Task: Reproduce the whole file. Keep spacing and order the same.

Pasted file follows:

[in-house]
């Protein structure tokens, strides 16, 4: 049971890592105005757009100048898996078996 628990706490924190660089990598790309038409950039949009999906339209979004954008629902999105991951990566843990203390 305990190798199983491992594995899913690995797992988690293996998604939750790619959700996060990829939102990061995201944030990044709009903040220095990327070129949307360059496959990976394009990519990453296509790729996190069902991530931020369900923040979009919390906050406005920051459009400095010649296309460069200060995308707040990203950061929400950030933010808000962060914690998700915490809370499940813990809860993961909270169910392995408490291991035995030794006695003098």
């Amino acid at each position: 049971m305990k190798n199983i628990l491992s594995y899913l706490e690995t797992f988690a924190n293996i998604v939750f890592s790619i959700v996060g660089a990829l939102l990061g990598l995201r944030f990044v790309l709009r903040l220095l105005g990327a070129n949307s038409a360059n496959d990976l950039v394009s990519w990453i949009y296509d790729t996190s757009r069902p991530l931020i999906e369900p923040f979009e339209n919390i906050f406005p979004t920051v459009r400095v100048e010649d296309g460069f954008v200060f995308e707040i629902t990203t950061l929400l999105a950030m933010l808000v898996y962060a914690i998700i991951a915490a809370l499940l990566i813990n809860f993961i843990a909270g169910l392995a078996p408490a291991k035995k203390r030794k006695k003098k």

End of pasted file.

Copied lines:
[in-house]
């Protein structure tokens, strides 16, 4: 049971890592105005757009100048898996078996 628990706490924190660089990598790309038409950039949009999906339209979004954008629902999105991951990566843990203390 305990190798199983491992594995899913690995797992988690293996998604939750790619959700996060990829939102990061995201944030990044709009903040220095990327070129949307360059496959990976394009990519990453296509790729996190069902991530931020369900923040979009919390906050406005920051459009400095010649296309460069200060995308707040990203950061929400950030933010808000962060914690998700915490809370499940813990809860993961909270169910392995408490291991035995030794006695003098």
């Amino acid at each position: 049971m305990k190798n199983i628990l491992s594995y899913l706490e690995t797992f988690a924190n293996i998604v939750f890592s790619i959700v996060g660089a990829l939102l990061g990598l995201r944030f990044v790309l709009r903040l220095l105005g990327a070129n949307s038409a360059n496959d990976l950039v394009s990519w990453i949009y296509d790729t996190s757009r069902p991530l931020i999906e369900p923040f979009e339209n919390i906050f406005p979004t920051v459009r400095v100048e010649d296309g460069f954008v200060f995308e707040i629902t990203t950061l929400l999105a950030m933010l808000v898996y962060a914690i998700i991951a915490a809370l499940l990566i813990n809860f993961i843990a909270g169910l392995a078996p408490a291991k035995k203390r030794k006695k003098k």